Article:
One of the more prevalent process issues organizations wrestle with seems to involve the appropriateness and wisdom of moving to higher levels of process discipline. In the CMMI world, this is generally referred to as Achieving Higher Levels of Process Maturity; in other domains, you may hear it referred to as SPC (Statistical Process Control), evidence informed management, or similar.
Addressing this issue minimally entails three major decision points:
- How do I make the move from where I am?
- Is it worth the effort?
- How do I know when we have achieved our objective(s)?
In this second of three posts, I will briefly discuss some aspects of worth. In the context of Improvement Programs, I often find it valuable to equate the term worth with the phrase “Value Proposition“.
So let us examine what the phrase “Value Proposition” entails. An excerpted definition of the term “Value Proposition” from “Investopedia” can help us establish a shared understanding:
A business or marketing statement that summarizes why a consumer should buy a product or use a service. […] The ideal value proposition is concise and appeals to the customer’s strongest decision-making drivers. […]
I think it is safe to say, in the case of improving our own processes, we are the customer of our own effort(s). We need to know what we want to accomplish and those objectives need to support our own “strongest decision drivers”. In other words, we need to deliberately target “doing the right things, the right way.” If we are to succeed by taking the shortest path possible, we need to have a good plan, based upon solid information.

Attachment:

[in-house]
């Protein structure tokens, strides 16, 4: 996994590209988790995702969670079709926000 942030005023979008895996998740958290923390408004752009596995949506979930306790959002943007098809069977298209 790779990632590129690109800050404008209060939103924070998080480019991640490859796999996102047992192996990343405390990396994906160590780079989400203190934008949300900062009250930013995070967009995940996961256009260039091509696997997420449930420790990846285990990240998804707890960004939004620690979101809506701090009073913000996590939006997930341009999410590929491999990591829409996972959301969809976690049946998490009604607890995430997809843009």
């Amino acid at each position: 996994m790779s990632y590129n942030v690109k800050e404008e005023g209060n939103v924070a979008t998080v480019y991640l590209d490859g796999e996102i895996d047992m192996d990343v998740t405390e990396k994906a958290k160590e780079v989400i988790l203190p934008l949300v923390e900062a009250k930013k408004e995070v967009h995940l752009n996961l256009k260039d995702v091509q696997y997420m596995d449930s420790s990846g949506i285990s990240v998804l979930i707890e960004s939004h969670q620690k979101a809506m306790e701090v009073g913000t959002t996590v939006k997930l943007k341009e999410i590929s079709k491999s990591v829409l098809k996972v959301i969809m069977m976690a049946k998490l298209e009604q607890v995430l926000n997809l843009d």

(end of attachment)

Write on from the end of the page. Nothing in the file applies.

Over the years numerous historical figures have offered their thoughts on the matter including:
- Benjamin Franklin who is thought to have said, “If you fail to plan, you are planning to fail.”
- Sir Winston Churchill is credited with having said, “Those who fail to learn from the past are doomed to repeat it.”
- Thomas A. Edison said: “I have not failed. I’ve just found 10,000 ways that won’t work.”
To truly determine worth, we not only need a plan (approach) but also “markers” to gauge progress and establish worth (value, payback). The markers we ultimately choose need to be meaningful, not arbitrary. They, also, need to be broadly understood by those engaged in the effort. They are best when they are both tangible and fungible. Most importantly, be certain that your measurement (progress) markers do not enter the realm of the arbitrary and capricious.
In the end, it is all about being prudent, wise, explicit, and intentional. Improvement programs deserve to be run in a professional manner. Success is most effectively reached (and most well remembered) when ‘the right’ objectives are established and tracked.
There are an almost limitless array of progress indicators (markers, measures) by which to gauge an organization’s success. Here are a few that are frequently measured:
- Reduced defects
- Improved efficiency
- Improved customer satisfaction
- Reduced delivered defects
- Improved productivity
- On-time Benefits
- Regulatory Compliance
- Standards registrations
- Employee Satisfaction
- Improved Market Share
Once you have an improvement plan with real objectives, relevant progress indicators, and enthusiastic participation, you will easily be able to ascertain, evaluate, and determine its worth.
As I noted in my earlier posting, remember, your mileage may vary. Drive prudently and keep your eyes on the road!